I know everyone has their own preferences, but when it comes to living to a new country, one learns to love or to hate certain things. So, here is my list:
What I ‘love’:
Viennese coffee houses. There is a very specific atmosphere of the Viennese cafés that is not easily describable. It is like a trip back to time where elegance was the only acceptable behavior and free time was not something to seek for. In Viennese cafés, one is able to linger alone for hours, reading the newspapers that the cafés themselves provide. Literature was also frequently composed in these types of cafés since writers and artists in general become easily attached to this unique atmosphere. Since October 2011 the “Viennese Coffee House Culture” is listed as “Intangible Cultural Heritage” in the Austrian inventory of the “National Agency for the Intangible Cultural Heritage”, a part of UNESCO.
The relaxed feeling. There is one specific German word that describes Austrian way of living and attitude; gemütlichkeit that is. The closest translation of gemütlichkeit is coziness, the feeling of belonging, the easygoingness. Despite the cliché that Viennese people are grumpy, it is hardly impossible to feel unsafe in Vienna or come across an uncomfortable social situation. Everyday life is not stressful, something that is almost unachievable in capital cities
Quality of life. Vienna has the best quality of living overall, according to the Mercer 2015 Quality of Living rankings. Vienna has been ranked first for six consecutiv
e years. The longstanding socialist tradition along with the steady economy make this city extremely friendly if not ideal for its residents.
Art. Vienna is the city of museums, the city where art is supported and widely funded.. Baroque buildings, new architecture, cultural institutions and art are united with harmony. Cultural offerings are also very accessible in Vienna, since there are student discounts. A Kulturpass is also to be provided to people with minimum income.
Green and public spaces. Vienna is full of social, accessible and comfortable public spaces to hang out; Stadtpark, Donaukanal, Karlsplatz, Museumsquartier, Donauinsel, are just some of Vienna’s most famous urban public spaces. Drinking alcohol in public is still legal in Vienna, so these places are also a good alternative to drink a beer and gather with friends within Vienna.
What I ‘hate’:
Weather. Born and raised in Greece I may be hard to please as Vienna’s climate is typical for Central Europe; cold winter and sunny summer. Even though Vienna’s winters are not as tough as North Europe’s winters, however wind in Vienna can really be an issue. Föhn Winds, a type of warm and dry winds, are frequent in Vienna and can make someone end up regretting for taking the bicycle out of the cellar.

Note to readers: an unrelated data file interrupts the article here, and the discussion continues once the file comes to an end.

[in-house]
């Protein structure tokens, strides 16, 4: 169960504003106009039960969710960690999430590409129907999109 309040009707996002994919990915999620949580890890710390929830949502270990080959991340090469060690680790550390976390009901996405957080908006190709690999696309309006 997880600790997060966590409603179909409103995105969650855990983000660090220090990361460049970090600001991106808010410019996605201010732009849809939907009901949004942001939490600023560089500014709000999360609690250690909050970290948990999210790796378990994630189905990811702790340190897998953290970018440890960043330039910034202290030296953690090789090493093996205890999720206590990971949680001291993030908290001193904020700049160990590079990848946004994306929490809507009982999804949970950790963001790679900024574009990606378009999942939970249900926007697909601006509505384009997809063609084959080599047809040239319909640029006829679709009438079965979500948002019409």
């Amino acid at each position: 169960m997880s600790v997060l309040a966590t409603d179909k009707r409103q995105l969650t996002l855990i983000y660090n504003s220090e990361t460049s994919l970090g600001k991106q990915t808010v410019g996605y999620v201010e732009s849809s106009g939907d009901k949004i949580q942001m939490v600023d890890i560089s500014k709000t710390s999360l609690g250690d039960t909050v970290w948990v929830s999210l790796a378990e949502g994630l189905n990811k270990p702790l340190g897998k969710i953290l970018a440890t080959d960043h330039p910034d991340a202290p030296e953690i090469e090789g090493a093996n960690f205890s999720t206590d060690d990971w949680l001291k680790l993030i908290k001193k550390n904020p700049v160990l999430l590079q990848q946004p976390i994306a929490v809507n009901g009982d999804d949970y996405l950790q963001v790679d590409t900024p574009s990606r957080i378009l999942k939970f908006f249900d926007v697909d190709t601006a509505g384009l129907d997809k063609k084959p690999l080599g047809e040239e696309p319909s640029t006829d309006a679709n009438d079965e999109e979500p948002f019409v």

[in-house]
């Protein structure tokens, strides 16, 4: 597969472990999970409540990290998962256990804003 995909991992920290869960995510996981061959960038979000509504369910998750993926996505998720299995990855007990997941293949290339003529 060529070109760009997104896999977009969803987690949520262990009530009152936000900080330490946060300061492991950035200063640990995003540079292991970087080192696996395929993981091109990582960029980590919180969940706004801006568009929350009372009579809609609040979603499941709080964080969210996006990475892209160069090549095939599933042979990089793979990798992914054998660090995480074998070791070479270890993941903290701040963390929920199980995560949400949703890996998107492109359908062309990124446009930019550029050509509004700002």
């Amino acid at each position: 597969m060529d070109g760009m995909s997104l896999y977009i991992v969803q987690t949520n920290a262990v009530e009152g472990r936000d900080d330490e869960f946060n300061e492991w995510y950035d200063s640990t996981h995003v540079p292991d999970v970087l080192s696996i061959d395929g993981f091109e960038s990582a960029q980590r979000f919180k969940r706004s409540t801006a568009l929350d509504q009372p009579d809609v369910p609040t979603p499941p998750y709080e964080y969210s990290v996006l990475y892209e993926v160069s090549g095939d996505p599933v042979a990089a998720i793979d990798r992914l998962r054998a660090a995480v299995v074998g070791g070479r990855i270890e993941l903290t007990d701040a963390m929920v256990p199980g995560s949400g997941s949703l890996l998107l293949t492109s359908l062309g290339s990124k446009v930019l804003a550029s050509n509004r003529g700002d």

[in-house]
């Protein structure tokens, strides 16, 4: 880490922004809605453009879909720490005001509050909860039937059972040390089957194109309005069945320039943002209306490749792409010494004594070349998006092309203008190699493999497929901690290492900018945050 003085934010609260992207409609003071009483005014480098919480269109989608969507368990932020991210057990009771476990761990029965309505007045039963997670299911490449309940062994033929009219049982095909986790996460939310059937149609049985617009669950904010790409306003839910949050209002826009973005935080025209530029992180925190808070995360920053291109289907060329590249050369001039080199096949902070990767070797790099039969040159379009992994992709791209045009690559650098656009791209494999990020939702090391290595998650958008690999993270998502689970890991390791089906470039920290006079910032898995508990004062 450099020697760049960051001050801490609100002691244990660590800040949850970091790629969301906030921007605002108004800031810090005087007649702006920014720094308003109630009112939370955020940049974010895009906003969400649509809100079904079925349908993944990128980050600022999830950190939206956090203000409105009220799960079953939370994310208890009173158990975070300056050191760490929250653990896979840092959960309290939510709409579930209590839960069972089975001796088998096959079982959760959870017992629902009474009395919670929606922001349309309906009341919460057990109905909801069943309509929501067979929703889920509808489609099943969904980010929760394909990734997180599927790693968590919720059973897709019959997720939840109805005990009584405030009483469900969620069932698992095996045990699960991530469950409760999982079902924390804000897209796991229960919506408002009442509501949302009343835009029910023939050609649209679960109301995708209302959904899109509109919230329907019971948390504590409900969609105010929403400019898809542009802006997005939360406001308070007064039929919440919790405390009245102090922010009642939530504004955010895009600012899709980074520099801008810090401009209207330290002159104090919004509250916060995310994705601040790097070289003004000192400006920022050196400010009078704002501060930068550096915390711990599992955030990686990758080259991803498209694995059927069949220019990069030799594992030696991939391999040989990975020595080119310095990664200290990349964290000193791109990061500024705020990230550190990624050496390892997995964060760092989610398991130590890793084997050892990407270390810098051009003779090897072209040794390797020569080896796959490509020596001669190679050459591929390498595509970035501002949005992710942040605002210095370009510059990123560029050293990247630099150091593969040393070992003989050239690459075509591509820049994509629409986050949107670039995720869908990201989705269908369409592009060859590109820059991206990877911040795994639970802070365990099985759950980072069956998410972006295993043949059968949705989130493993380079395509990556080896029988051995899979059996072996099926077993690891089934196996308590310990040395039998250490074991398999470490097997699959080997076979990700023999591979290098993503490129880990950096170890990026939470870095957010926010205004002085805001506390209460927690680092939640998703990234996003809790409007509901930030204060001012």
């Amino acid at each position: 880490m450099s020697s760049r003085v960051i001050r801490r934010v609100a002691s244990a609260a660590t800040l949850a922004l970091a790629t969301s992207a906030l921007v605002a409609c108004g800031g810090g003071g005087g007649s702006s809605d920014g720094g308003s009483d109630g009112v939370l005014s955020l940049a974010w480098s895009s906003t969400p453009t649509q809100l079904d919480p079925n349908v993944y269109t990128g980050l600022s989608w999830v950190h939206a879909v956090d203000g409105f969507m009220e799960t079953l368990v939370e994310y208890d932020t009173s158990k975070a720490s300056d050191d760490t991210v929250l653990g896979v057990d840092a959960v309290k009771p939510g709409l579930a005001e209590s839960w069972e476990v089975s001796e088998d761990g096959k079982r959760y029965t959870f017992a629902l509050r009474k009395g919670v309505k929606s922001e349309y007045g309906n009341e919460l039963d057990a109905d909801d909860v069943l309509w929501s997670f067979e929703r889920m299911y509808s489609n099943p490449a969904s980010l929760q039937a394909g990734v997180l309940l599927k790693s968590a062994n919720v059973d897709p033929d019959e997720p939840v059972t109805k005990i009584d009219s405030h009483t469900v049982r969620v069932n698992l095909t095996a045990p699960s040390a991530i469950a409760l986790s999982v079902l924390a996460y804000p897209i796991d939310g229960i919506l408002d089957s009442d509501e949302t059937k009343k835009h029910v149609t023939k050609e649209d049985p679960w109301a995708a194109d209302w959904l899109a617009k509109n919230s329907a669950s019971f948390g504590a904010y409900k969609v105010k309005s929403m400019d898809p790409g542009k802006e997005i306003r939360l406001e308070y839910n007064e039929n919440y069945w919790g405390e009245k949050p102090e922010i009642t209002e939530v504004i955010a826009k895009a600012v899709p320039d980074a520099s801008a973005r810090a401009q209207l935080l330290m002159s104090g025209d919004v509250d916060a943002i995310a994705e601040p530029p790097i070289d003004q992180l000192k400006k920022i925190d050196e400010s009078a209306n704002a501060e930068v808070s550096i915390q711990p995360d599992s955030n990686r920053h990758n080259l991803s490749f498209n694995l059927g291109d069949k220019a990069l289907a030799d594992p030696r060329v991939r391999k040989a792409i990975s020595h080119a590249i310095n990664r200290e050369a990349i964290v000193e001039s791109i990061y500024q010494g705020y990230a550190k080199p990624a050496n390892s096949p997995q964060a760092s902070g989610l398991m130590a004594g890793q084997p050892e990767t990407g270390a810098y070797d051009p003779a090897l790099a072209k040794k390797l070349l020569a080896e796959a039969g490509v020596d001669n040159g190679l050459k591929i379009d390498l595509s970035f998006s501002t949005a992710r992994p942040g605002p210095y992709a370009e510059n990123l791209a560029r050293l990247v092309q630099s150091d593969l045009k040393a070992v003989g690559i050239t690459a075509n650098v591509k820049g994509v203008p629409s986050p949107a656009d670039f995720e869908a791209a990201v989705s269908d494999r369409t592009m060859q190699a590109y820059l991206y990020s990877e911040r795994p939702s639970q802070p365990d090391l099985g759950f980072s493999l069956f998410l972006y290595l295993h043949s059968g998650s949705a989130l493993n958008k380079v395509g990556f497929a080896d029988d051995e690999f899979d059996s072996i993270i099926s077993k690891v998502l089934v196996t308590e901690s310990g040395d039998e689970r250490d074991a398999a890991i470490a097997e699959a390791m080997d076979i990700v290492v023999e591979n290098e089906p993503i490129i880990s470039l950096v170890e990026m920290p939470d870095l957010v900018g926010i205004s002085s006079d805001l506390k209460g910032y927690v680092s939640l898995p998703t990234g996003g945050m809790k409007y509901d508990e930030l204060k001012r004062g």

Opening and closing hours of the Market. I’ve never been to another capital city where you cannot find an open store after 20.00 on an everyday basis and after 18.00 on Saturday. It is honestly a nightmare either to forget or not to schedule it right to buy something from the Supermarkt; one will end up travelling across Vienna to find an open store (mostly by the train stations) and losing average one hour of his life, waiting in the queue that leads to the coveted till (of freedom).
German language. Vienna is supposed to be a multicultural city and for sure it is, however German are everywhere; in the streets, in the Market, in public services, in the airport. German might be a difficult language (“Deutsche Sprache, schwere Sprache“), however, it is one of the major languages of the world. German is the most widely natively spoken language in the European Union and the third most taught foreign language in both the US and the EU. Consequently, everyone expects you to be able to speak or at least to understand German in Austria.
Food. Again coming from Greece makes me difficult to satisfy, but I am sure Vienna must have more to offer than just wurst, wienerschnitzel and kartoffelsalat. I find the quality of austrian meat amazing, but the way most of Austrian restaurants choose to treat and cook that meat is rather disappointing.
The lack of style. I love the fact that Viennese do not really care about their public image and they wear whatever makes them feel comfortable. However, when a coffee house has on its wall pictures of the owner on holidays with his family, a Coca-Cola’s clock and holes from 40 decades ago, then that is something else. At the first it might be interesting and quite amusing, but after a while it feels like costumer’s coziness and aesthetics are worthless. I mean, it is always cool to be different, unique and have a personality but that cannot be achieved with decades of abandonment.
Vienna might be all the above, might be not. Like Adolf Loos wrote “The Potemkin city of which I wish to speak here is none other than our dear Vienna herself.”
A city is always something personal, a part of one’s perception, a part of one’s self.